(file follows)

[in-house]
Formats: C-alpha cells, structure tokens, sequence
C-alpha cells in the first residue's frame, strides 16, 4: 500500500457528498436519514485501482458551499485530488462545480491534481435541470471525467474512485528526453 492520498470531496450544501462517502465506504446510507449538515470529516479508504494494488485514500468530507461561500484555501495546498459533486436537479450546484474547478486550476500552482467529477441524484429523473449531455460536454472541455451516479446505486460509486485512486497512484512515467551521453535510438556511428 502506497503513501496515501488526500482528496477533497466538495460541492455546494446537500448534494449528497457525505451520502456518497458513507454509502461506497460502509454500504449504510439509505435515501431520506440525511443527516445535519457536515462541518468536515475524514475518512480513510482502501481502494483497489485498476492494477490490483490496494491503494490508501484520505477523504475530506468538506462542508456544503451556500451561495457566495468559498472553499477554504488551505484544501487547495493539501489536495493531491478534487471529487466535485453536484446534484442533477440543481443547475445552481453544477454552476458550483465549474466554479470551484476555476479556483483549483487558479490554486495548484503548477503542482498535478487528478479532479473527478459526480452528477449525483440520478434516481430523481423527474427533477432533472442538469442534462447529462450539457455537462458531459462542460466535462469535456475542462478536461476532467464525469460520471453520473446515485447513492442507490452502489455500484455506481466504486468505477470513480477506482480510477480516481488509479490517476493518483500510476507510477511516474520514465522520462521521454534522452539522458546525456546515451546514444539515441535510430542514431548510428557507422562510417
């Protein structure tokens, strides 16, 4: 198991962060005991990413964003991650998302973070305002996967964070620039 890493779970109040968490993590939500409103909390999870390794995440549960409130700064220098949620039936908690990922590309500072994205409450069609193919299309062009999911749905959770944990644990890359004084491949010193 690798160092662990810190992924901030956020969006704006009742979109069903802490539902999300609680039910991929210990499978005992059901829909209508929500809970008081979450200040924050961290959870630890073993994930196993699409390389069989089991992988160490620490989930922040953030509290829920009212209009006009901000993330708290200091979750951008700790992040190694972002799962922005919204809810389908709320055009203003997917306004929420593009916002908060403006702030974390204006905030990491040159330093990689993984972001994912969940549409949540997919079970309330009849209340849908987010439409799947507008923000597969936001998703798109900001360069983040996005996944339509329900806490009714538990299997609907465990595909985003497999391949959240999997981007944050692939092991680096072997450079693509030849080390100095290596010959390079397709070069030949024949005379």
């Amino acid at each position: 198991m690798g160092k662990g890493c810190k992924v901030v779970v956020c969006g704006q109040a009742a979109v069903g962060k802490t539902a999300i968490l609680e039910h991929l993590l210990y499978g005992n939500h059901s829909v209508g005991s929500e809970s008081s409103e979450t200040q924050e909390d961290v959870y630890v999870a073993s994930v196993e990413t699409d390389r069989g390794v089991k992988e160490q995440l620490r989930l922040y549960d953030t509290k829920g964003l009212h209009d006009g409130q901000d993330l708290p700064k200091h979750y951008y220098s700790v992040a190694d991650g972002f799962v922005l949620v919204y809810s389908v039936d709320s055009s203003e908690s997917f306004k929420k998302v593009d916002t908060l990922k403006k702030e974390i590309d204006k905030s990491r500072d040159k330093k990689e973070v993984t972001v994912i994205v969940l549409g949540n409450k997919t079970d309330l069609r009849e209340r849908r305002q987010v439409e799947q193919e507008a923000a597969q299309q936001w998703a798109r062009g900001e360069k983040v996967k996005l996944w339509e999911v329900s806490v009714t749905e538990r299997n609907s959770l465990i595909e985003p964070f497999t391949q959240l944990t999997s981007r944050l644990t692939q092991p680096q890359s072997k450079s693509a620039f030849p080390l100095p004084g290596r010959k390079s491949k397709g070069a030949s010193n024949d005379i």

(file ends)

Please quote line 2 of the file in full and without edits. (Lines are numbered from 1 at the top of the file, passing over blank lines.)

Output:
Formats: C-alpha cells, structure tokens, sequence